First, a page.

Surprisingly, teens’ mental health did not collectively suffer during the pandemic when the two surveys are compared. The percentage of teens who were depressed or lonely was actually lower in 2020 than in 2018, and the percentage who were unhappy or dissatisfied with life was only slightly higher.
This relatively positive picture for mental health occurred despite many of the challenges faced by the teens in our survey. Nearly one out of three teens (29 percent) knew someone diagnosed with COVID-19. More than one out of four (27 percent) said a parent had lost a job, and exactly one out of four was worried about their families having enough food to eat. Nearly two-thirds (63 percent) were worried about catching the virus, and two-thirds worried about not being able to see their friends.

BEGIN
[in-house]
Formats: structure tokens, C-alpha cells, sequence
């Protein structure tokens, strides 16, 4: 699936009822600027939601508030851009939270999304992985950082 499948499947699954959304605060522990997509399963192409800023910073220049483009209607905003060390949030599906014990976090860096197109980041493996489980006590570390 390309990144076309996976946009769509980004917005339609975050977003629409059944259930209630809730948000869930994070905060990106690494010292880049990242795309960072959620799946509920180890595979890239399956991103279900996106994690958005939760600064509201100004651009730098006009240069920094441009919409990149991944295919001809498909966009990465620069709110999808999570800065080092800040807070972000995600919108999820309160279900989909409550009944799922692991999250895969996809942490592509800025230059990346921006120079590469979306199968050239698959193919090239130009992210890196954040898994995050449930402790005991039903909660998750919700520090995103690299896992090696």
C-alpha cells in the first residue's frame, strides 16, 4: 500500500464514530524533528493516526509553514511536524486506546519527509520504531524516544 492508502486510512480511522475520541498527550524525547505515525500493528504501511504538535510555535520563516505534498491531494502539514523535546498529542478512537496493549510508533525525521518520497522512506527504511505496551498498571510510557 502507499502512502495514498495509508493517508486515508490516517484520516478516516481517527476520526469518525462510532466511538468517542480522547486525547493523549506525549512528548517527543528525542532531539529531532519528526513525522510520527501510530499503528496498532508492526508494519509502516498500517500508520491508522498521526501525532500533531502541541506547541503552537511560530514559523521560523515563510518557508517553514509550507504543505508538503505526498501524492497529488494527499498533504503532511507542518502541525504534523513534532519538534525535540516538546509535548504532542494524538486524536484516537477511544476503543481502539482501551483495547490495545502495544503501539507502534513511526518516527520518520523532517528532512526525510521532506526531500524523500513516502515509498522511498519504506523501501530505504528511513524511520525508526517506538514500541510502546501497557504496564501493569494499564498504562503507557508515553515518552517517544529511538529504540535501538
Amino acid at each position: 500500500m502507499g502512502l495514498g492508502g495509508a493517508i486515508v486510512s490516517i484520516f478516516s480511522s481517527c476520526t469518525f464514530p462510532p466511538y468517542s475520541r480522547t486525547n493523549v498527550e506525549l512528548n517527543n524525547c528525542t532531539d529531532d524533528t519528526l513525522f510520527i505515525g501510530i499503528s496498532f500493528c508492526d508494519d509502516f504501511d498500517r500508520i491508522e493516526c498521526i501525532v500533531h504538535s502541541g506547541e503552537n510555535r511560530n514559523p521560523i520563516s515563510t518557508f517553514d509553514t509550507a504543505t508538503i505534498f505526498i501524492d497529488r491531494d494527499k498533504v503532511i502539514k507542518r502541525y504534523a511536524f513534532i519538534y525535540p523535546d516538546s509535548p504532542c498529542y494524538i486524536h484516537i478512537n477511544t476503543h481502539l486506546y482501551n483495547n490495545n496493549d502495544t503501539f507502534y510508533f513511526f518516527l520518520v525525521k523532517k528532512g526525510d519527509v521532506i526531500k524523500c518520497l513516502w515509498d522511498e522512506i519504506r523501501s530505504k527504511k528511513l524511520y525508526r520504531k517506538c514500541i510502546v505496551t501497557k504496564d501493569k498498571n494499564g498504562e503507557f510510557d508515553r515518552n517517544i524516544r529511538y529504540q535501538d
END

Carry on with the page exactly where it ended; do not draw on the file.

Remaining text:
So why was teen mental health stable, or even better, during the pandemic?
First, teens have been sleeping more during the pandemic, and teens who are sleep deprived are significantly more likely to suffer from depression.